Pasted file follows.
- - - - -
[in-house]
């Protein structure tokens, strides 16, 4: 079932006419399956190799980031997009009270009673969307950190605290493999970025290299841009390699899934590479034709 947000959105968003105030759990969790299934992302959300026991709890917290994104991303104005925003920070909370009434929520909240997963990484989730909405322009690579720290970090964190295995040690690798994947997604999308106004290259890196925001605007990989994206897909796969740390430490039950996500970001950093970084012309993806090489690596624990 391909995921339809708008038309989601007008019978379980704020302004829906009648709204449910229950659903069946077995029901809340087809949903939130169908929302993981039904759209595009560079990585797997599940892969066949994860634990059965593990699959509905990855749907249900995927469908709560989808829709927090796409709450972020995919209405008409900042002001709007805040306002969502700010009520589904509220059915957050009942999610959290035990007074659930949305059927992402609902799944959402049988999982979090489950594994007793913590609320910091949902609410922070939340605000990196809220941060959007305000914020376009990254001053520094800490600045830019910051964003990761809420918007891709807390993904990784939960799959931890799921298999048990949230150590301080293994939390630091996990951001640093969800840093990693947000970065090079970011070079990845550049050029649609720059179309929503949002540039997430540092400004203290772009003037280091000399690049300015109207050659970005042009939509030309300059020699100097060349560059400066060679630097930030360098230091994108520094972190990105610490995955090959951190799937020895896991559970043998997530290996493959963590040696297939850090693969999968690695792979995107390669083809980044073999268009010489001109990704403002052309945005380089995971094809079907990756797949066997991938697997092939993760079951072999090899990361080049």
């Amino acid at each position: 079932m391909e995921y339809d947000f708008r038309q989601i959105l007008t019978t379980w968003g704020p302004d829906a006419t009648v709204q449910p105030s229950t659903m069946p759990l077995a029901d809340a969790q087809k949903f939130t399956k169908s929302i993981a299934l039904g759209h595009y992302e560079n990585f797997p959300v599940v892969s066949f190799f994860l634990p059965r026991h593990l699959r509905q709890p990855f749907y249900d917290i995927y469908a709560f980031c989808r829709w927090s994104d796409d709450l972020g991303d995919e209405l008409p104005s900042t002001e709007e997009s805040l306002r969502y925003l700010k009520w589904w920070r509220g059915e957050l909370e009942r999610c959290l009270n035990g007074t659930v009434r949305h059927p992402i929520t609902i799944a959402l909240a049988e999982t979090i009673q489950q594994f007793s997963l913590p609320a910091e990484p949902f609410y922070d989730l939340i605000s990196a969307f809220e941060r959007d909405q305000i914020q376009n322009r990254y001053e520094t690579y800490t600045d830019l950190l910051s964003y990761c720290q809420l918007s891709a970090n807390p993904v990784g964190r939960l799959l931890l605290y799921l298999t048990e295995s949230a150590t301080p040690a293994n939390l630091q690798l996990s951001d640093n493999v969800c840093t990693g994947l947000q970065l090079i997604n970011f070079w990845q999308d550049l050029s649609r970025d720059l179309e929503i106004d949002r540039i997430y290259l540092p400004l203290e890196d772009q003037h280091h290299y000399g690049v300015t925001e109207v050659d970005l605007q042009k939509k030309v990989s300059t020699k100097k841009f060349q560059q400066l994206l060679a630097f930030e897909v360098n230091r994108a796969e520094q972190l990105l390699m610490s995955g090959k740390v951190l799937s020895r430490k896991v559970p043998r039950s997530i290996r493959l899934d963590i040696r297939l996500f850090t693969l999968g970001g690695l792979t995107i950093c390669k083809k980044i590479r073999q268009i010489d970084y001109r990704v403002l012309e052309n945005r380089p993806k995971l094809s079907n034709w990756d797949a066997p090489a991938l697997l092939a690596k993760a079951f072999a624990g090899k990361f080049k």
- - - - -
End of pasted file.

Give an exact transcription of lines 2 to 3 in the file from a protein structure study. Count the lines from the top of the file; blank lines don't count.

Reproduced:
């Protein structure tokens, strides 16, 4: 079932006419399956190799980031997009009270009673969307950190605290493999970025290299841009390699899934590479034709 947000959105968003105030759990969790299934992302959300026991709890917290994104991303104005925003920070909370009434929520909240997963990484989730909405322009690579720290970090964190295995040690690798994947997604999308106004290259890196925001605007990989994206897909796969740390430490039950996500970001950093970084012309993806090489690596624990 391909995921339809708008038309989601007008019978379980704020302004829906009648709204449910229950659903069946077995029901809340087809949903939130169908929302993981039904759209595009560079990585797997599940892969066949994860634990059965593990699959509905990855749907249900995927469908709560989808829709927090796409709450972020995919209405008409900042002001709007805040306002969502700010009520589904509220059915957050009942999610959290035990007074659930949305059927992402609902799944959402049988999982979090489950594994007793913590609320910091949902609410922070939340605000990196809220941060959007305000914020376009990254001053520094800490600045830019910051964003990761809420918007891709807390993904990784939960799959931890799921298999048990949230150590301080293994939390630091996990951001640093969800840093990693947000970065090079970011070079990845550049050029649609720059179309929503949002540039997430540092400004203290772009003037280091000399690049300015109207050659970005042009939509030309300059020699100097060349560059400066060679630097930030360098230091994108520094972190990105610490995955090959951190799937020895896991559970043998997530290996493959963590040696297939850090693969999968690695792979995107390669083809980044073999268009010489001109990704403002052309945005380089995971094809079907990756797949066997991938697997092939993760079951072999090899990361080049």
């Amino acid at each position: 079932m391909e995921y339809d947000f708008r038309q989601i959105l007008t019978t379980w968003g704020p302004d829906a006419t009648v709204q449910p105030s229950t659903m069946p759990l077995a029901d809340a969790q087809k949903f939130t399956k169908s929302i993981a299934l039904g759209h595009y992302e560079n990585f797997p959300v599940v892969s066949f190799f994860l634990p059965r026991h593990l699959r509905q709890p990855f749907y249900d917290i995927y469908a709560f980031c989808r829709w927090s994104d796409d709450l972020g991303d995919e209405l008409p104005s900042t002001e709007e997009s805040l306002r969502y925003l700010k009520w589904w920070r509220g059915e957050l909370e009942r999610c959290l009270n035990g007074t659930v009434r949305h059927p992402i929520t609902i799944a959402l909240a049988e999982t979090i009673q489950q594994f007793s997963l913590p609320a910091e990484p949902f609410y922070d989730l939340i605000s990196a969307f809220e941060r959007d909405q305000i914020q376009n322009r990254y001053e520094t690579y800490t600045d830019l950190l910051s964003y990761c720290q809420l918007s891709a970090n807390p993904v990784g964190r939960l799959l931890l605290y799921l298999t048990e295995s949230a150590t301080p040690a293994n939390l630091q690798l996990s951001d640093n493999v969800c840093t990693g994947l947000q970065l090079i997604n970011f070079w990845q999308d550049l050029s649609r970025d720059l179309e929503i106004d949002r540039i997430y290259l540092p400004l203290e890196d772009q003037h280091h290299y000399g690049v300015t925001e109207v050659d970005l605007q042009k939509k030309v990989s300059t020699k100097k841009f060349q560059q400066l994206l060679a630097f930030e897909v360098n230091r994108a796969e520094q972190l990105l390699m610490s995955g090959k740390v951190l799937s020895r430490k896991v559970p043998r039950s997530i290996r493959l899934d963590i040696r297939l996500f850090t693969l999968g970001g690695l792979t995107i950093c390669k083809k980044i590479r073999q268009i010489d970084y001109r990704v403002l012309e052309n945005r380089p993806k995971l094809s079907n034709w990756d797949a066997p090489a991938l697997l092939a690596k993760a079951f072999a624990g090899k990361f080049k």